Your message was clear
    My response is: I shall not be silenced
    Let my blood contribute to the redness of the rose of freedom
    Tyrants, pharaohs of Egypt,
    I have received your message when you violated the privacy of my home in midday on the 21st of February 2005. This time your message was clear and obvious in its meaning and intent, no longer obscure like earlier ones which could have tolerated several interpretations.
    My answer is simply and humane and is not directed to you, but to my fellow Egyptians.
    Let it be clear:
    Yes, I refuse the oppression and dictatorship of Hosni Mubarak.
    Yes, I refuse a renewal of his mandate as president.
    Yes, I refuse being passed as a piece of heritage to his son.
    Yes, I shall not stop criticizing the president, no matter who he is.
    Yes, I want a democratic constitution that grants all human rights, without exception to all citizens with no discrimination on any ground, which provides an effective role of the legislative and judiciary authorities, restricts the malignant infiltration and spread of the executive authorities, and grants the right to elect the president of the republic from among more than one candidate and for no longer than two terms.
    Yes, I shall continue to expose human rights violations in this country, foremost torture and arbitrary detentions, persistence of emergency state and all forms of discrimination between citizens especially those based on religion and gender.
    Yes, I shall continue to struggle with all involved to liberate civil society organizations from the many restrictions that control them and limit their freedom of organization.
    Yes, I shall continue to struggle with all those who believe that foreign occupation is itself a flagrant violation of human rights.
    I shall not be intimidated or silenced by the red lines of tyrants, no matter who draws them.
    I shall not submit to silence imposed on us by the power of oppression or even by the power of the law.
    Do not believe them when you read in their newspapers or watch or listen in their mass media that we are charged of criminal charges (debauchery, drugs, rigging) in an attempt to defame the reputation of the opposition. Do not believe them no matter how grave the charges.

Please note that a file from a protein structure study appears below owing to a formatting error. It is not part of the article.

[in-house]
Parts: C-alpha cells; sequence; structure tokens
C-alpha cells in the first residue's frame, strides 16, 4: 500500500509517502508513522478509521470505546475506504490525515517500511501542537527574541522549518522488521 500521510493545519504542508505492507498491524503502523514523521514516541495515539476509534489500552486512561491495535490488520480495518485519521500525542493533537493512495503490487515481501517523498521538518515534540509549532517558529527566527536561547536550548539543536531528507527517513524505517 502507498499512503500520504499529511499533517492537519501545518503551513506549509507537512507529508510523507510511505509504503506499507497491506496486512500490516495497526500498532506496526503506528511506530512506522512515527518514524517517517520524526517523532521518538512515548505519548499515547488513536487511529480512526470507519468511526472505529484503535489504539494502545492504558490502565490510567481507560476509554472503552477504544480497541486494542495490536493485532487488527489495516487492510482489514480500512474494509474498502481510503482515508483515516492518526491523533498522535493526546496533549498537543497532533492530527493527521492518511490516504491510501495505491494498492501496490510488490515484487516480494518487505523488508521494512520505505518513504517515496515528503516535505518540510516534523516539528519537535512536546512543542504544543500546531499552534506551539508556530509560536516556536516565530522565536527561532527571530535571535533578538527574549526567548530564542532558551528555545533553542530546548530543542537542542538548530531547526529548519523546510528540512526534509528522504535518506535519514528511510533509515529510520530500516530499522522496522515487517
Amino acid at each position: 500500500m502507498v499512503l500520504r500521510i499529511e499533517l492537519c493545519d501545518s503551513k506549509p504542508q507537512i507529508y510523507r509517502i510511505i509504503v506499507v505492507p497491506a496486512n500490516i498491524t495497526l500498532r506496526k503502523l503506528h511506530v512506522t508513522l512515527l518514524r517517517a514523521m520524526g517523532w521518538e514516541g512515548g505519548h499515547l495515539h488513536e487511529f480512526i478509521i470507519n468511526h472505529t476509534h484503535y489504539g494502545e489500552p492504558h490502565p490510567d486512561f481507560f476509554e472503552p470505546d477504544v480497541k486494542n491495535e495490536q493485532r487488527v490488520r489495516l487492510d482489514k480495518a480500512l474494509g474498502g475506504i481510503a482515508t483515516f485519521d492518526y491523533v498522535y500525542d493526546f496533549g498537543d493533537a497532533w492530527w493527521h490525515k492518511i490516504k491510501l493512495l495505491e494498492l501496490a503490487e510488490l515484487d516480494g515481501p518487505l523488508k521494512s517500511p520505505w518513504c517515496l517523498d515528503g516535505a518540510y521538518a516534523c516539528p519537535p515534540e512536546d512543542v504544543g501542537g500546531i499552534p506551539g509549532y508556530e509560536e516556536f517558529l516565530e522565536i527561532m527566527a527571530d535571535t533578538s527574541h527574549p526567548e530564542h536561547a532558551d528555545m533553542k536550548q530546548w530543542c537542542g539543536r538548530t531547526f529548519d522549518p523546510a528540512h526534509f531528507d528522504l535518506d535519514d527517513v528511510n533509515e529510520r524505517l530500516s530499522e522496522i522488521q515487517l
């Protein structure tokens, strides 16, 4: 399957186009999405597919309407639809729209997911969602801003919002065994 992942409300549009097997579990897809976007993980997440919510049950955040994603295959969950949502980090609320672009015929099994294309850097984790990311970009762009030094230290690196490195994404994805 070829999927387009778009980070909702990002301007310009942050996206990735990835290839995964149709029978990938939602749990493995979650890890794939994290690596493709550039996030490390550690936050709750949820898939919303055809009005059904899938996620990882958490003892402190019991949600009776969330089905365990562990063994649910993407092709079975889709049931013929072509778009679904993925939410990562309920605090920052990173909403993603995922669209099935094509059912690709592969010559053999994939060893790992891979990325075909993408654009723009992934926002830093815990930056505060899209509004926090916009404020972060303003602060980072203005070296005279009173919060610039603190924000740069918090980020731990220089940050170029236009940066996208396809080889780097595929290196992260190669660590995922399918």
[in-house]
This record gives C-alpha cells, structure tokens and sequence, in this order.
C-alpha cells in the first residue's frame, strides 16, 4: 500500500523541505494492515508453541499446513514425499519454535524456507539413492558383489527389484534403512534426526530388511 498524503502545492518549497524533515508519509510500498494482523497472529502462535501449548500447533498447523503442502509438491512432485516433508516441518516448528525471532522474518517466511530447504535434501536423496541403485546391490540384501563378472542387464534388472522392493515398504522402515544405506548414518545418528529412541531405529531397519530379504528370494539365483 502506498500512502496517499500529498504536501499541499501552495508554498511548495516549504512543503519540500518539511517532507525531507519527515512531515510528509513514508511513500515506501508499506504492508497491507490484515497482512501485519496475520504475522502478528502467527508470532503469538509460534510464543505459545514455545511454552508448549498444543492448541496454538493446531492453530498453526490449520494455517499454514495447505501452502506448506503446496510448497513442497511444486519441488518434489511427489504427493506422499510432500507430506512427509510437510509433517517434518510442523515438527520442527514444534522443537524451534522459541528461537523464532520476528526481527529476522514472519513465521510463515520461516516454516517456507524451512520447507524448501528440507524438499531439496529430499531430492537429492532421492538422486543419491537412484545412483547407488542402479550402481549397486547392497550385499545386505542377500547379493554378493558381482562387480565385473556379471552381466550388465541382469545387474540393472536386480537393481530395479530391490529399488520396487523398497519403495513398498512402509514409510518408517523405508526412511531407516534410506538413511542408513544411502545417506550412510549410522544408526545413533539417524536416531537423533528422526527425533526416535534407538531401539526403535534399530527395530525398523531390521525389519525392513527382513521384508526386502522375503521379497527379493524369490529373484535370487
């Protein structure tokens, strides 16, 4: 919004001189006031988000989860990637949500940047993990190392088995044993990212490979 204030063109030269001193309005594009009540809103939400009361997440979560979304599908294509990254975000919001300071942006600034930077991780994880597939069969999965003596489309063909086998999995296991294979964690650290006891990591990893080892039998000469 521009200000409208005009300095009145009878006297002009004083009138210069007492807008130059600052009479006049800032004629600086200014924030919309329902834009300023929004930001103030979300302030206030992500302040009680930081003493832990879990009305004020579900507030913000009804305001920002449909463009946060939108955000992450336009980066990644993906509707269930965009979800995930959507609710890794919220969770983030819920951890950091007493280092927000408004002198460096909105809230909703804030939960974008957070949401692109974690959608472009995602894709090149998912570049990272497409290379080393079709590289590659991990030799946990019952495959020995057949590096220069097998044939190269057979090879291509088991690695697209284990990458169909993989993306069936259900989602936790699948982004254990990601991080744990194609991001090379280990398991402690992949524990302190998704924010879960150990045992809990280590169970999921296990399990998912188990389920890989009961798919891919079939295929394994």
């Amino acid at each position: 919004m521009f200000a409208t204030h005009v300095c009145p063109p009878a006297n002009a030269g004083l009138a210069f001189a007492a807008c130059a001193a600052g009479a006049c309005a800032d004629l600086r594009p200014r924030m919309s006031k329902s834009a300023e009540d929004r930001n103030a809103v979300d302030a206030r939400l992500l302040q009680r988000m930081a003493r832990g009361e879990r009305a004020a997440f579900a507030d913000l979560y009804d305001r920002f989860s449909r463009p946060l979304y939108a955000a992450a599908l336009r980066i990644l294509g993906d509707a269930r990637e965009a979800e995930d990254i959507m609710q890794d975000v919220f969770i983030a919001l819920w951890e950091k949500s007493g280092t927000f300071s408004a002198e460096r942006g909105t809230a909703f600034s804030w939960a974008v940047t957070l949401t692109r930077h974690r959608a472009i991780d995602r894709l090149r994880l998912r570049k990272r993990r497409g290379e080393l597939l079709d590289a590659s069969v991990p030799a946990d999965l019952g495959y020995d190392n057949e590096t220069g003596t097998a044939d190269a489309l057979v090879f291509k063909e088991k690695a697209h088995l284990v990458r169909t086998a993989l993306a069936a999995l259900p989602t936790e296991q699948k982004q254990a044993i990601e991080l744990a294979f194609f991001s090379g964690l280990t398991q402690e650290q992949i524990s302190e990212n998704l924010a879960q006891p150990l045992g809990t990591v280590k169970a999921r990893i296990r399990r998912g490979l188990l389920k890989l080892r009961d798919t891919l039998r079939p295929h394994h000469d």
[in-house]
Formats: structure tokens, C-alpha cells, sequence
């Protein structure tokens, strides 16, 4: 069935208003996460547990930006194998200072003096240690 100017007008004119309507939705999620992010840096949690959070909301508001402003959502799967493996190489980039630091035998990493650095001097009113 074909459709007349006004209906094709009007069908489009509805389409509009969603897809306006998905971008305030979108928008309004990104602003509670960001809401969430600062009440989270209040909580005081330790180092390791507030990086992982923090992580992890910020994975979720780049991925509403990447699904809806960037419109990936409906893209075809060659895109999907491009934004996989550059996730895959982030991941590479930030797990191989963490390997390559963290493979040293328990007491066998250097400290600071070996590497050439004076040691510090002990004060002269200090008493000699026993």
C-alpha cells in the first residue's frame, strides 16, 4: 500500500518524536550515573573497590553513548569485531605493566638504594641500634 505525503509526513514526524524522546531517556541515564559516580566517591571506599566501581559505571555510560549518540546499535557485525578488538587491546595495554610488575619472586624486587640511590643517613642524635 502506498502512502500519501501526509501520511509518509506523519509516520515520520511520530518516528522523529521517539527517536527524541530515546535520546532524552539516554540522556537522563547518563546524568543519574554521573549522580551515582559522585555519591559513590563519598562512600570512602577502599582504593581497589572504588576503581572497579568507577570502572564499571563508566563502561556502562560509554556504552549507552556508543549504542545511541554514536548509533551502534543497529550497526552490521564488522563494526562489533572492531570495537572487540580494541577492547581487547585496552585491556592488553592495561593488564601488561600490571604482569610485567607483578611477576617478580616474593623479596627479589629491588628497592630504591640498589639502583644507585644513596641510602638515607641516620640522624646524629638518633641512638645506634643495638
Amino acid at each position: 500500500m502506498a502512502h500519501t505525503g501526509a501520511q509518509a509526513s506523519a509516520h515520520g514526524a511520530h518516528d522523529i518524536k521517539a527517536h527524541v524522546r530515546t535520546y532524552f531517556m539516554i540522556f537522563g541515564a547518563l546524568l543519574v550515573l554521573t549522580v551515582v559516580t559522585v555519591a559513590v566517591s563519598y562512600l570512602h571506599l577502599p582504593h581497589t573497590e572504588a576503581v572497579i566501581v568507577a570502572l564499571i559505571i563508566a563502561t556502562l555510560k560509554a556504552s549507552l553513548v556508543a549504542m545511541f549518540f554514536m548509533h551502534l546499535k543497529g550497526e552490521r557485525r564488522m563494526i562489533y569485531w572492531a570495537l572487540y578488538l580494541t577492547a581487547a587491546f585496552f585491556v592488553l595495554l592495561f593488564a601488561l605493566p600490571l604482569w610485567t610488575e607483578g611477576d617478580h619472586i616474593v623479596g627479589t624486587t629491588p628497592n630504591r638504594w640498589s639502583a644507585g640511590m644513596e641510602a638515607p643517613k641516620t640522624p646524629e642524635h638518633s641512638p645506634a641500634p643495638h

They say the fish starts rotting from its head. Don't you smell the rot of our fish?!
    Lawyer Ahmed Seif El Islam Hamad
    22 February 2005
    I do not share this statement to get Ahmed in trouble. The statement is in the public domain already and he has forwarded it to the authorities. Besides, Ahmed is well-known to them. I bring this to your attention in the hope that awareness will win out. Please share this account with other interested and uninterested parties. There you go. That is what I saw. Notably, and with the qualification that Saif al-Islam and Saif al-Dawla neither want nor welcome US support, what I did not see today was a representative of the US Embassy in Cairo at today's press conference. They must be off somewhere finishing their dissertations about freedom, liberties, and democracy... UPDATE: According to the BBC this morning, Joe Stork has commented on his meeting with the Egyptian Interior Ministry. The ministry is claiming that they only have two-hundred (200, not 2400 as HRW claims) in custody. Stork said, "I find that non-credible." So they gave him a meeting instead of not responding but did not bother to provide an interesting addendums or counter-points. Meanwhile, the Foreign Ministry released a rebuttal to the HRW report, which has but is yet to translate. We will give it a read over and make a decision if its counter-arguments are worth our time. Quickly though, the FA says that any trasgressions by the state conecering HR in al-Arish that are proven will be prosecuted. I guess we will see.....
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    Protest Follow-up & Egyptian Press Review